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  1. en.wikipedia.org › wiki › PhrygiansPhrygians - Wikipedia

    In classical Greek iconography Paris, a Trojan, is represented as non-Greek by his Phrygian cap, which was also worn by Mithras and survived into modern imagery as the "Liberty cap" of the American and French revolutionaries. Phrygians spoke the Phrygian language, a member of the Indo-European linguistic family.

  2. Phrygian: language of the ancient Phrygians. Very likely, but not certainly, a sister group to Hellenic. Sicel: an ancient language spoken by the Sicels (Greek Sikeloi, Latin Siculi), one of the three indigenous (i.e. pre-Greek and pre-Punic) tribes of Sicily. Proposed relationship to Latin or proto-Illyrian (Pre-Indo-European) at an earlier stage.

  3. Welsh is an official language in Wales and Irish is an official language of Ireland and of the European Union. Welsh is the only Celtic language not classified as endangered by UNESCO. The Cornish and Manx languages went extinct in modern times. They have been the object of revivals and now each has several hundred second-language speakers.

  4. The Indo-Aryans were united by shared cultural norms and language, referred to as aryā 'noble'. Over the last four millennia, the Indo-Aryan culture has evolved particularly inside India itself, but its origins are in the conflation of values and heritage of the Indo-Aryan and indigenous people groups of India. [14]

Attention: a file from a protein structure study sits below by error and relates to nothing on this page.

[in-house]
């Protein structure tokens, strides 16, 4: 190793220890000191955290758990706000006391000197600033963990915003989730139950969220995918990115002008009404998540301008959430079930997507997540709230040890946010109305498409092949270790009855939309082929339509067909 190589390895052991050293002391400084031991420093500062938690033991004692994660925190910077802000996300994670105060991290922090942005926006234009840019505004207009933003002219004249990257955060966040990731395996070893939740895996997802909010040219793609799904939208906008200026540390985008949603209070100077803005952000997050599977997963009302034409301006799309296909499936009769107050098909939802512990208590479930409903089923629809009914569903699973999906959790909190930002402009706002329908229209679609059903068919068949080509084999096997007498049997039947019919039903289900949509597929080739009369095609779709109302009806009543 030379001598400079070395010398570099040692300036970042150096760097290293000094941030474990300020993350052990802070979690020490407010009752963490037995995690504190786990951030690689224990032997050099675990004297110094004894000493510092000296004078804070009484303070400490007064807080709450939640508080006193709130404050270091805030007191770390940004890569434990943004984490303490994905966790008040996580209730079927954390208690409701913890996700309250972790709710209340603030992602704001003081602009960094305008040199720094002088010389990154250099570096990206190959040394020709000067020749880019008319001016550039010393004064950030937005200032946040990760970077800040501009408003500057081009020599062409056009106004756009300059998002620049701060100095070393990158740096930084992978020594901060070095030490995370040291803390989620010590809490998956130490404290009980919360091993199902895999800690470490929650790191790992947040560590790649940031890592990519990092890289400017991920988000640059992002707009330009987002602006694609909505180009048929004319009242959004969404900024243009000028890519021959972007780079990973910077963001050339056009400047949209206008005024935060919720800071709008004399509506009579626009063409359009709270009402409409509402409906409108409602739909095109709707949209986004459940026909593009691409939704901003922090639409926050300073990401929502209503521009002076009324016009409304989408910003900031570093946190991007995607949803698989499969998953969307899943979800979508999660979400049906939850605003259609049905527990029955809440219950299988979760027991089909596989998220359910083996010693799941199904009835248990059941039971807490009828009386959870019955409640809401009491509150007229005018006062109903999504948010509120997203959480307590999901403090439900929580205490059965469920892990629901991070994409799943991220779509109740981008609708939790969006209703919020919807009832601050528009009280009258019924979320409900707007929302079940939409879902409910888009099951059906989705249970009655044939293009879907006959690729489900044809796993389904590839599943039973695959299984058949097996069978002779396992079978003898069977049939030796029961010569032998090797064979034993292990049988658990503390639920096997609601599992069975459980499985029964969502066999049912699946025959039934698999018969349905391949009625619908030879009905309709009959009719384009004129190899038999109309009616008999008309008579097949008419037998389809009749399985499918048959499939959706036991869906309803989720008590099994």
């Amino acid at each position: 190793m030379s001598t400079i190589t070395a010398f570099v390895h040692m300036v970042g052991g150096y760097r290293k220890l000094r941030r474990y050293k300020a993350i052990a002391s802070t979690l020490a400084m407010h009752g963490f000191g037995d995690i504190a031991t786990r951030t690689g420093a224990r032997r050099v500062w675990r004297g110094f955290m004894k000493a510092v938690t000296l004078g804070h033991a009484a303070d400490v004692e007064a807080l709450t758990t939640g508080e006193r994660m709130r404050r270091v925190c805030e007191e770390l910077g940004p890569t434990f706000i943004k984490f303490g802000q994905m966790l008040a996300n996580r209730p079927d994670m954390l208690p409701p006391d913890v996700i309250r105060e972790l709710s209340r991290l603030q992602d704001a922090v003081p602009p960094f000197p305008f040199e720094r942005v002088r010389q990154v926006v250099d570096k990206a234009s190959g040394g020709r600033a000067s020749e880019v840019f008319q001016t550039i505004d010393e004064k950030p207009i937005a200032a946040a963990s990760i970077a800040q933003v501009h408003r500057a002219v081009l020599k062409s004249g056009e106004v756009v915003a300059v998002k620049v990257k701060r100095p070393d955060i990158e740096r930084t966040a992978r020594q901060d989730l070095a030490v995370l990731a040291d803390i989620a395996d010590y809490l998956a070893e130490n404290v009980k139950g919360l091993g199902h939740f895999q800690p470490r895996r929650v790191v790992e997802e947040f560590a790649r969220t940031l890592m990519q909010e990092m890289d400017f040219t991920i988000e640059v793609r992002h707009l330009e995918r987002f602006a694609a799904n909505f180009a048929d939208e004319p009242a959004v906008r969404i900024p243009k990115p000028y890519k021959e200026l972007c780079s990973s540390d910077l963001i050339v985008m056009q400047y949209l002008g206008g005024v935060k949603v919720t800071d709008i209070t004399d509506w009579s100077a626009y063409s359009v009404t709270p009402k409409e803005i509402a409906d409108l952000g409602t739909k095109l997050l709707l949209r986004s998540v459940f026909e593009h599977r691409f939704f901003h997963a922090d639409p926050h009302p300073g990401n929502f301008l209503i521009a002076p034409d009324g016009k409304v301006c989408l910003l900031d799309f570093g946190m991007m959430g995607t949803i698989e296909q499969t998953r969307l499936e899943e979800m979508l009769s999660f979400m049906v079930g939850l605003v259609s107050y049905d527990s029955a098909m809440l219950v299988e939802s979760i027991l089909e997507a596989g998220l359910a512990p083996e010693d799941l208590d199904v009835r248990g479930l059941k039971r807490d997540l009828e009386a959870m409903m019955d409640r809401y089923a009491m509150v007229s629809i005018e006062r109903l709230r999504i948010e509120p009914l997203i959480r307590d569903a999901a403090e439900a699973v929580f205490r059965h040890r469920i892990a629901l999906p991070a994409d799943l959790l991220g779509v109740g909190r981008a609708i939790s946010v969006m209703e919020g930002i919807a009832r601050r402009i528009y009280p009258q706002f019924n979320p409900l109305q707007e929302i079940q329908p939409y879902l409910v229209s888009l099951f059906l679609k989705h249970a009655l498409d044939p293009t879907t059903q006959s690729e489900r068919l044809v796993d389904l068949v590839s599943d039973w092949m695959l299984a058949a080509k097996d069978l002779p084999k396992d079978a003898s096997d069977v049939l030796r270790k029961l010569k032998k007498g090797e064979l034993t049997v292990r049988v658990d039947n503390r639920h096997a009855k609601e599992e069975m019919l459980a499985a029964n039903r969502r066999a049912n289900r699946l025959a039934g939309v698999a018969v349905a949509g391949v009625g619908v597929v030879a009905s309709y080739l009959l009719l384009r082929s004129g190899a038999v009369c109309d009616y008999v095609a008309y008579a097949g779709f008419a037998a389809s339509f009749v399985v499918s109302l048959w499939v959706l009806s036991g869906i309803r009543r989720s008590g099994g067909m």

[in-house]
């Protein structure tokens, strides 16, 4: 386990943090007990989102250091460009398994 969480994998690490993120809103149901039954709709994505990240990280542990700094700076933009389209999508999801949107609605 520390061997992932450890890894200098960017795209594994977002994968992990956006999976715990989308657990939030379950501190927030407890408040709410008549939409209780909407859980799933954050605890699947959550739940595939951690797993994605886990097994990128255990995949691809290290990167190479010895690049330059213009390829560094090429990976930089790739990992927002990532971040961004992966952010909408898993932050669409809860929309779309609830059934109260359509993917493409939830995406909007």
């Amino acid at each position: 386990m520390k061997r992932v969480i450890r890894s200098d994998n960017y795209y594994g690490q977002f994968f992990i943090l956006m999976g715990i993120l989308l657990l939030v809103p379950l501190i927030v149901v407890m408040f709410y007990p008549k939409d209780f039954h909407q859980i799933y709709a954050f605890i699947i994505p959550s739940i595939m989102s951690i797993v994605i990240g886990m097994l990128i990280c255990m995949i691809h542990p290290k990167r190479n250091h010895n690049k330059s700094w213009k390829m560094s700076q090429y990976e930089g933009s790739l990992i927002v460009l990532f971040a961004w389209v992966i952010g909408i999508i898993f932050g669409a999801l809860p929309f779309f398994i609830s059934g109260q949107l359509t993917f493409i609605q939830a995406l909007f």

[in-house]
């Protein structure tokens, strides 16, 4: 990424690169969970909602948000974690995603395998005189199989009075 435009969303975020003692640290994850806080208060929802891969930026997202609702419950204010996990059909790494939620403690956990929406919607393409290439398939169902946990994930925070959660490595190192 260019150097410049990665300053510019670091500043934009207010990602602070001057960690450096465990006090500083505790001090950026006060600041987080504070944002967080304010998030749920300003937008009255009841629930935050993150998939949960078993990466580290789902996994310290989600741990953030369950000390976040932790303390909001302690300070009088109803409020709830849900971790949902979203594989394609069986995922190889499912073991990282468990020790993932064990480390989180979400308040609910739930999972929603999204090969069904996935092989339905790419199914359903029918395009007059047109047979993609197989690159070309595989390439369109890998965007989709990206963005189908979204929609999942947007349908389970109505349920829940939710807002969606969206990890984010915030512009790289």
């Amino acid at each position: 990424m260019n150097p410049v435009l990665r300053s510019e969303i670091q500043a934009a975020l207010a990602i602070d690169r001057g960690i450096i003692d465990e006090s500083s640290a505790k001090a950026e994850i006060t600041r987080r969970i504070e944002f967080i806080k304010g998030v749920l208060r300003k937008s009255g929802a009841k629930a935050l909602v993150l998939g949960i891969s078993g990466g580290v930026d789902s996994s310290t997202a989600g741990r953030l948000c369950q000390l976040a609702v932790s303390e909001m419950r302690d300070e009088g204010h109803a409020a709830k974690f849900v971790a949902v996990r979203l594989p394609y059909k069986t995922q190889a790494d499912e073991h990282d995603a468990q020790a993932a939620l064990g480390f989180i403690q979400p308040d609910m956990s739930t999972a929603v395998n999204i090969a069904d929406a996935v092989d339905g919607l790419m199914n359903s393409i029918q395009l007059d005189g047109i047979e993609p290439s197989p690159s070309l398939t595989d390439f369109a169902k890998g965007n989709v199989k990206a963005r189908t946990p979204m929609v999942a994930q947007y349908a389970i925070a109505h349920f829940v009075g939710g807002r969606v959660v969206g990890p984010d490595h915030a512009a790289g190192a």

5. The Catacomb culture was distributed on the Pontic steppe, an area that had earlier been occupied by the Yamnaya culture.This was a large area, and on the basis of ceramic styles and burial practices, regional variants have been found.

  6. The Phrygian language / ˈ f r ɪ dʒ i ə n / was the language spoken by the Phrygians in Asia Minor during Classical Antiquity (ca. 8th century BCE to 5th century CE). Phrygian is considered by some linguists to have been closely related to Greek. The similarity of some Phrygian words to Greek ones was observed by Plato in his Cratylus (410a).

  7. en.wikipedia.org › wiki › Italo-CelticItalo-Celtic - Wikipedia

    In historical linguistics, Italo-Celtic is a hypothetical grouping of the Italic and Celtic branches of the Indo-European language family on the basis of features shared by these two branches and no others. There is controversy about the causes of these similarities.

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